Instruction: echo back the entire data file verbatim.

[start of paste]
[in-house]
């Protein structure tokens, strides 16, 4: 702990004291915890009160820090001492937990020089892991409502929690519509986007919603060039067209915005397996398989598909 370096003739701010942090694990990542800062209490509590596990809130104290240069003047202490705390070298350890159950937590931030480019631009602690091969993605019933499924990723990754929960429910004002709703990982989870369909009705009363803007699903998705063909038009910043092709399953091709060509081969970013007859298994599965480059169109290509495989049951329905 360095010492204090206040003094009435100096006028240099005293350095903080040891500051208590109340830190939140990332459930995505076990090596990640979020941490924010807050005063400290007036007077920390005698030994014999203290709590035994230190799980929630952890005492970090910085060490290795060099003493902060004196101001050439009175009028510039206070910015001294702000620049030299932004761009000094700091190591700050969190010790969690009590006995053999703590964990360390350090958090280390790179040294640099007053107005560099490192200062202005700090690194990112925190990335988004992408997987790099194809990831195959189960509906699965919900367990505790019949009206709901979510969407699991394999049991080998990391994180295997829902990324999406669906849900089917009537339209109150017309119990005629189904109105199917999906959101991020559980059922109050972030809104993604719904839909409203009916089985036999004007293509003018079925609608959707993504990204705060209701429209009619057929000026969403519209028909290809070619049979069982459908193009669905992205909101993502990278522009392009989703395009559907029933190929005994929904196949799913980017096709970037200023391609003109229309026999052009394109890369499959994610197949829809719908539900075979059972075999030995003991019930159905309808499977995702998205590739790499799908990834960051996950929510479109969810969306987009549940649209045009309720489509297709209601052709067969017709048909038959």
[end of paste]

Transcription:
[in-house]
């Protein structure tokens, strides 16, 4: 702990004291915890009160820090001492937990020089892991409502929690519509986007919603060039067209915005397996398989598909 370096003739701010942090694990990542800062209490509590596990809130104290240069003047202490705390070298350890159950937590931030480019631009602690091969993605019933499924990723990754929960429910004002709703990982989870369909009705009363803007699903998705063909038009910043092709399953091709060509081969970013007859298994599965480059169109290509495989049951329905 360095010492204090206040003094009435100096006028240099005293350095903080040891500051208590109340830190939140990332459930995505076990090596990640979020941490924010807050005063400290007036007077920390005698030994014999203290709590035994230190799980929630952890005492970090910085060490290795060099003493902060004196101001050439009175009028510039206070910015001294702000620049030299932004761009000094700091190591700050969190010790969690009590006995053999703590964990360390350090958090280390790179040294640099007053107005560099490192200062202005700090690194990112925190990335988004992408997987790099194809990831195959189960509906699965919900367990505790019949009206709901979510969407699991394999049991080998990391994180295997829902990324999406669906849900089917009537339209109150017309119990005629189904109105199917999906959101991020559980059922109050972030809104993604719904839909409203009916089985036999004007293509003018079925609608959707993504990204705060209701429209009619057929000026969403519209028909290809070619049979069982459908193009669905992205909101993502990278522009392009989703395009559907029933190929005994929904196949799913980017096709970037200023391609003109229309026999052009394109890369499959994610197949829809719908539900075979059972075999030995003991019930159905309808499977995702998205590739790499799908990834960051996950929510479109969810969306987009549940649209045009309720489509297709209601052709067969017709048909038959």